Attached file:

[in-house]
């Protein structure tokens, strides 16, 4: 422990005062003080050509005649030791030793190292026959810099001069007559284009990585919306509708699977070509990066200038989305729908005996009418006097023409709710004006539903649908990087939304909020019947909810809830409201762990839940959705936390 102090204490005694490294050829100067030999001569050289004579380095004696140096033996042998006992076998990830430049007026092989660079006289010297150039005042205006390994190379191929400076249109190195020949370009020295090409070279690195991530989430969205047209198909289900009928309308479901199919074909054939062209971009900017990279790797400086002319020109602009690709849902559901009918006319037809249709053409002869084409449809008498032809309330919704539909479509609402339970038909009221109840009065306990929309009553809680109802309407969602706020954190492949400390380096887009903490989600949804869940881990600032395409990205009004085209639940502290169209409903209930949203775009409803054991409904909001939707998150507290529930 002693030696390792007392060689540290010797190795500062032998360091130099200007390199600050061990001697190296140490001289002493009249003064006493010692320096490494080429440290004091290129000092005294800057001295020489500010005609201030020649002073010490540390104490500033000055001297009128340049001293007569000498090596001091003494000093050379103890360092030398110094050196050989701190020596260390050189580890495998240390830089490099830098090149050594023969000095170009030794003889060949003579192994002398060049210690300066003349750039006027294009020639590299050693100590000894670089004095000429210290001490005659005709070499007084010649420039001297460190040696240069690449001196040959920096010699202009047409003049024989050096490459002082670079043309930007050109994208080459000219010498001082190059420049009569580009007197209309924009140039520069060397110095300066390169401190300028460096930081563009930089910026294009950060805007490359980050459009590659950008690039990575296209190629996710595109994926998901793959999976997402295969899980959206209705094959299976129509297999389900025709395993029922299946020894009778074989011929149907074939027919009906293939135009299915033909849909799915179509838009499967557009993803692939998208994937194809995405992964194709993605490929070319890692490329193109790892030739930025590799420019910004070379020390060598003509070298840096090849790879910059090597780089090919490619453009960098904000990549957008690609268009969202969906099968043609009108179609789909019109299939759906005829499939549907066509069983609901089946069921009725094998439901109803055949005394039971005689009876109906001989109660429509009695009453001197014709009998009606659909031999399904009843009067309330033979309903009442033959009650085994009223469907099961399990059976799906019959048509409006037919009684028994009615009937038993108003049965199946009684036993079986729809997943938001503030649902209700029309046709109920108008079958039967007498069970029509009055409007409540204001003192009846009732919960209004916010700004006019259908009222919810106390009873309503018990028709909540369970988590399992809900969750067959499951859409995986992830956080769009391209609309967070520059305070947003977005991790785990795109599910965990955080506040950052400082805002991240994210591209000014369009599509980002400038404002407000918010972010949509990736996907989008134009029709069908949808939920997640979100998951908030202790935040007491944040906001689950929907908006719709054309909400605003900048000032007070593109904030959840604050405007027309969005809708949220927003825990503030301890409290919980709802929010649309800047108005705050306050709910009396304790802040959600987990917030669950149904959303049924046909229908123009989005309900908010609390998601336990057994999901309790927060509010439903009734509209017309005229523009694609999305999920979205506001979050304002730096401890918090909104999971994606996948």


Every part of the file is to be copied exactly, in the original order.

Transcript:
[in-house]
């Protein structure tokens, strides 16, 4: 422990005062003080050509005649030791030793190292026959810099001069007559284009990585919306509708699977070509990066200038989305729908005996009418006097023409709710004006539903649908990087939304909020019947909810809830409201762990839940959705936390 102090204490005694490294050829100067030999001569050289004579380095004696140096033996042998006992076998990830430049007026092989660079006289010297150039005042205006390994190379191929400076249109190195020949370009020295090409070279690195991530989430969205047209198909289900009928309308479901199919074909054939062209971009900017990279790797400086002319020109602009690709849902559901009918006319037809249709053409002869084409449809008498032809309330919704539909479509609402339970038909009221109840009065306990929309009553809680109802309407969602706020954190492949400390380096887009903490989600949804869940881990600032395409990205009004085209639940502290169209409903209930949203775009409803054991409904909001939707998150507290529930 002693030696390792007392060689540290010797190795500062032998360091130099200007390199600050061990001697190296140490001289002493009249003064006493010692320096490494080429440290004091290129000092005294800057001295020489500010005609201030020649002073010490540390104490500033000055001297009128340049001293007569000498090596001091003494000093050379103890360092030398110094050196050989701190020596260390050189580890495998240390830089490099830098090149050594023969000095170009030794003889060949003579192994002398060049210690300066003349750039006027294009020639590299050693100590000894670089004095000429210290001490005659005709070499007084010649420039001297460190040696240069690449001196040959920096010699202009047409003049024989050096490459002082670079043309930007050109994208080459000219010498001082190059420049009569580009007197209309924009140039520069060397110095300066390169401190300028460096930081563009930089910026294009950060805007490359980050459009590659950008690039990575296209190629996710595109994926998901793959999976997402295969899980959206209705094959299976129509297999389900025709395993029922299946020894009778074989011929149907074939027919009906293939135009299915033909849909799915179509838009499967557009993803692939998208994937194809995405992964194709993605490929070319890692490329193109790892030739930025590799420019910004070379020390060598003509070298840096090849790879910059090597780089090919490619453009960098904000990549957008690609268009969202969906099968043609009108179609789909019109299939759906005829499939549907066509069983609901089946069921009725094998439901109803055949005394039971005689009876109906001989109660429509009695009453001197014709009998009606659909031999399904009843009067309330033979309903009442033959009650085994009223469907099961399990059976799906019959048509409006037919009684028994009615009937038993108003049965199946009684036993079986729809997943938001503030649902209700029309046709109920108008079958039967007498069970029509009055409007409540204001003192009846009732919960209004916010700004006019259908009222919810106390009873309503018990028709909540369970988590399992809900969750067959499951859409995986992830956080769009391209609309967070520059305070947003977005991790785990795109599910965990955080506040950052400082805002991240994210591209000014369009599509980002400038404002407000918010972010949509990736996907989008134009029709069908949808939920997640979100998951908030202790935040007491944040906001689950929907908006719709054309909400605003900048000032007070593109904030959840604050405007027309969005809708949220927003825990503030301890409290919980709802929010649309800047108005705050306050709910009396304790802040959600987990917030669950149904959303049924046909229908123009989005309900908010609390998601336990057994999901309790927060509010439903009734509209017309005229523009694609999305999920979205506001979050304002730096401890918090909104999971994606996948």